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Divine Eloquence and Human Transformation: Rethinking Scripture and History through Gregory of Nazianzus and Hans Frei

Religion


by
Ben Fulford

Book Details

Format: EPUB

Page count: 256 pages

File size: 477 KB

Protection: DRM

Language: English

Key to a theology of scripture are the important issues of history, consciousness, rhetoric, and how theology functions in relation to interpretation of Christianity’s religious texts. Seeking to address a critical problem in theology and the interpretation of scripture raised by modern historical consciousness, Ben Fulford argues for a densely historical and theological reading of scripture centered in a Christological rubric. The argument herein uncovers a figural pattern of divine action and presence in the sacred texts. Tracing the problem through the modern theological heritage, the author turns to a comparative account of theologically patterned reading represented by patristic theology in Gregory of Nazianzus and postliberal theology in its pivotal founder, Hans Frei. The book addresses the challenge of historicity and historical consciousness, argues for the relevance of pre-modern approaches to scripture, and offers a fresh and extensive account of two salient figures from the early and contemporary tradition, thus enacting a theology of retrieval as a resource on a present issue of vital importance.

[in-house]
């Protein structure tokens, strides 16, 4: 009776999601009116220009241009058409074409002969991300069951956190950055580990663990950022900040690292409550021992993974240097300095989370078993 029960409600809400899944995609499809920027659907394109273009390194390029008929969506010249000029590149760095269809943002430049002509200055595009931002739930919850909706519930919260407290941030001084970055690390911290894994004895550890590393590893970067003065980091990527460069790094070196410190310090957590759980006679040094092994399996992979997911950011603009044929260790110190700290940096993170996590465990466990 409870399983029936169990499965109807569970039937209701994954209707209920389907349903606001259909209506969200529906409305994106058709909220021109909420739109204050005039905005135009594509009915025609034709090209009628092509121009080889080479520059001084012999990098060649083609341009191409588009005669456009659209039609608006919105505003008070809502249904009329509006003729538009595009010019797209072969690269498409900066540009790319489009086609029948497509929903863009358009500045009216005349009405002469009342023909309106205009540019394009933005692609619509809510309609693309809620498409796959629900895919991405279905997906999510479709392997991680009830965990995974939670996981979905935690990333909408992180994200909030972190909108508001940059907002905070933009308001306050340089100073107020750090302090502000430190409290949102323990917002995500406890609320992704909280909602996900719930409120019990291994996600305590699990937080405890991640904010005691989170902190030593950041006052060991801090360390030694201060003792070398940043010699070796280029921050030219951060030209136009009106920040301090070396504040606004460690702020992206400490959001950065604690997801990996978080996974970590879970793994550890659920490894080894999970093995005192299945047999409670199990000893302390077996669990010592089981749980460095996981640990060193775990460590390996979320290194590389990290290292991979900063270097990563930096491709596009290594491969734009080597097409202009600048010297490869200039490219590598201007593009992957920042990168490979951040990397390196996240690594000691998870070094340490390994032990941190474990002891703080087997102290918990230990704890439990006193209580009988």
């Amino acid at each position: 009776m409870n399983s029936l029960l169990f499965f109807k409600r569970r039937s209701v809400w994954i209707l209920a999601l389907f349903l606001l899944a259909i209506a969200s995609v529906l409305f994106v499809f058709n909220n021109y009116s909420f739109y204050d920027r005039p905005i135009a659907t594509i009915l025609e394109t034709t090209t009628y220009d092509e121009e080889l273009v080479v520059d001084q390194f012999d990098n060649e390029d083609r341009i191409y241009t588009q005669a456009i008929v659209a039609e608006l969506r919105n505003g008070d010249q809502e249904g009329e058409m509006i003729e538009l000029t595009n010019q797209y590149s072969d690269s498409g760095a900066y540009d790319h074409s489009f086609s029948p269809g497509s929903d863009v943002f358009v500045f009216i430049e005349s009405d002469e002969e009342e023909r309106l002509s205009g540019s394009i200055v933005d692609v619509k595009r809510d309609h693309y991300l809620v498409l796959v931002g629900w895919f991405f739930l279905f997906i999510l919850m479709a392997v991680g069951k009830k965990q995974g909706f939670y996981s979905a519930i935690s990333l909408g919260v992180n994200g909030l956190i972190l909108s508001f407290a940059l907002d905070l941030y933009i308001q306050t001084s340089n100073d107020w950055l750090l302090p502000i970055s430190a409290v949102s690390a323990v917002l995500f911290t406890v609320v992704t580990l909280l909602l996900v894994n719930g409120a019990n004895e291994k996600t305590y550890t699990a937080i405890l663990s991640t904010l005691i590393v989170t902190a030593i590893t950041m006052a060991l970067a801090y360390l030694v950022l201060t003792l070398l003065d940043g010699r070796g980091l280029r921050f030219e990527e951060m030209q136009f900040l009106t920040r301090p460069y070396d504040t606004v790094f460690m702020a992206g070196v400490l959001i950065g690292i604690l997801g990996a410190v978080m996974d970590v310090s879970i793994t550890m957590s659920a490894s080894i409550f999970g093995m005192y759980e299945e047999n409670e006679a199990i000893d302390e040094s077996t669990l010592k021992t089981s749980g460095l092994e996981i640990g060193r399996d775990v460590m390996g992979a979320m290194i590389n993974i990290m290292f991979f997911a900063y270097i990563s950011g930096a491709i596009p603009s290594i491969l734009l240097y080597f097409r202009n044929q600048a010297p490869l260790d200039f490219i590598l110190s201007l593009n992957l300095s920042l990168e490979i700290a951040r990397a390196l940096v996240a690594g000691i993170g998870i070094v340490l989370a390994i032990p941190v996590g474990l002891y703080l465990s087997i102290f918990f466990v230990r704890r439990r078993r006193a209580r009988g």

Key to a theology of scripture are the important issues of history, consciousness, rhetoric, and how theology functions in relation to interpretation of Christianity’s religious texts. Seeking to address a critical problem in theology and the interpretation of scripture raised by modern historical consciousness, Ben Fulford argues for a densely historical and theological reading of scripture centered in a Christological rubric. The argument herein uncovers a figural… (more)

Key to a theology of scripture are the important issues of history, consciousness, rhetoric, and how theology functions in relation to interpretation of Christianity’s religious texts. Seeking to address a critical problem in theology and the interpretation of scripture raised by modern historical consciousness, Ben Fulford argues for a densely historical and theological reading of scripture centered in a Christological rubric. The argument herein uncovers a figural pattern of divine action and presence in the sacred texts. Tracing the problem through the modern theological heritage, the author turns to a comparative account of theologically patterned reading represented by patristic theology in Gregory of Nazianzus and postliberal theology in its pivotal founder, Hans Frei. The book addresses the challenge of historicity and historical consciousness, argues for the relevance of pre-modern approaches to scripture, and offers a fresh and extensive account of two salient figures from the early and contemporary tradition, thus enacting a theology of retrieval as a resource on a present issue of vital importance.

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